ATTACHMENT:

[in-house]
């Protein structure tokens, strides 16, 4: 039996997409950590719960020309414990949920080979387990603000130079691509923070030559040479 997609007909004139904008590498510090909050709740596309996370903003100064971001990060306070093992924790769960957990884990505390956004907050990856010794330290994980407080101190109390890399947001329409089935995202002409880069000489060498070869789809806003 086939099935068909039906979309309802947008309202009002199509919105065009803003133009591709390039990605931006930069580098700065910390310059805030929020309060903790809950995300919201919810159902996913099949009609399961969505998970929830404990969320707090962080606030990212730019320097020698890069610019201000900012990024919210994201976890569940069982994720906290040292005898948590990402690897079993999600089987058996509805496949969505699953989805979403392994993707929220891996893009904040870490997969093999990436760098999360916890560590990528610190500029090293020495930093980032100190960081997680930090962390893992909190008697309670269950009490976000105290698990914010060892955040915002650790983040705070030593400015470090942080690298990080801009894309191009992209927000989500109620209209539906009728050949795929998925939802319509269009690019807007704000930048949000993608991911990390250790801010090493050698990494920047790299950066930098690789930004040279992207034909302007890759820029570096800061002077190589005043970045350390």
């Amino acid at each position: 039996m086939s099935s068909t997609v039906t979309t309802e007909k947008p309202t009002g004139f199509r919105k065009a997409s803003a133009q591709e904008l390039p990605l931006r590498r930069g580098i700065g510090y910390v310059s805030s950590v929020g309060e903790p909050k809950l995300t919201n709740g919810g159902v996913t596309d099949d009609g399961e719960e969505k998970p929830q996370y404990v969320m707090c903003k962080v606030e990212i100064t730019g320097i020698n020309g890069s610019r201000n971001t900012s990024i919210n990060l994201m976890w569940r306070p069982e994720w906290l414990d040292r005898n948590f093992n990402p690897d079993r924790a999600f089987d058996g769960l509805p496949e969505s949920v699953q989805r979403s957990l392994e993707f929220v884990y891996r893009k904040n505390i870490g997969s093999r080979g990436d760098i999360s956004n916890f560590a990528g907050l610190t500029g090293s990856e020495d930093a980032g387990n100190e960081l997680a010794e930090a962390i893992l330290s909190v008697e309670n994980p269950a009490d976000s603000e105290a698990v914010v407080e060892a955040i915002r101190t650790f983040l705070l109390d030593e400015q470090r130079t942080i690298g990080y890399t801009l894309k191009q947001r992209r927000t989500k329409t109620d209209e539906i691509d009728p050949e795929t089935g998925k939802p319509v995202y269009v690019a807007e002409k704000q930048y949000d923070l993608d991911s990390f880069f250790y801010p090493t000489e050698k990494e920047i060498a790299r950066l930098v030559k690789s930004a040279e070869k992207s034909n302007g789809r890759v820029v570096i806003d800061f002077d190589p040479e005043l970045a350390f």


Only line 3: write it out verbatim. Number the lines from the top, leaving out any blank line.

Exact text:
């Amino acid at each position: 039996m086939s099935s068909t997609v039906t979309t309802e007909k947008p309202t009002g004139f199509r919105k065009a997409s803003a133009q591709e904008l390039p990605l931006r590498r930069g580098i700065g510090y910390v310059s805030s950590v929020g309060e903790p909050k809950l995300t919201n709740g919810g159902v996913t596309d099949d009609g399961e719960e969505k998970p929830q996370y404990v969320m707090c903003k962080v606030e990212i100064t730019g320097i020698n020309g890069s610019r201000n971001t900012s990024i919210n990060l994201m976890w569940r306070p069982e994720w906290l414990d040292r005898n948590f093992n990402p690897d079993r924790a999600f089987d058996g769960l509805p496949e969505s949920v699953q989805r979403s957990l392994e993707f929220v884990y891996r893009k904040n505390i870490g997969s093999r080979g990436d760098i999360s956004n916890f560590a990528g907050l610190t500029g090293s990856e020495d930093a980032g387990n100190e960081l997680a010794e930090a962390i893992l330290s909190v008697e309670n994980p269950a009490d976000s603000e105290a698990v914010v407080e060892a955040i915002r101190t650790f983040l705070l109390d030593e400015q470090r130079t942080i690298g990080y890399t801009l894309k191009q947001r992209r927000t989500k329409t109620d209209e539906i691509d009728p050949e795929t089935g998925k939802p319509v995202y269009v690019a807007e002409k704000q930048y949000d923070l993608d991911s990390f880069f250790y801010p090493t000489e050698k990494e920047i060498a790299r950066l930098v030559k690789s930004a040279e070869k992207s034909n302007g789809r890759v820029v570096i806003d800061f002077d190589p040479e005043l970045a350390f």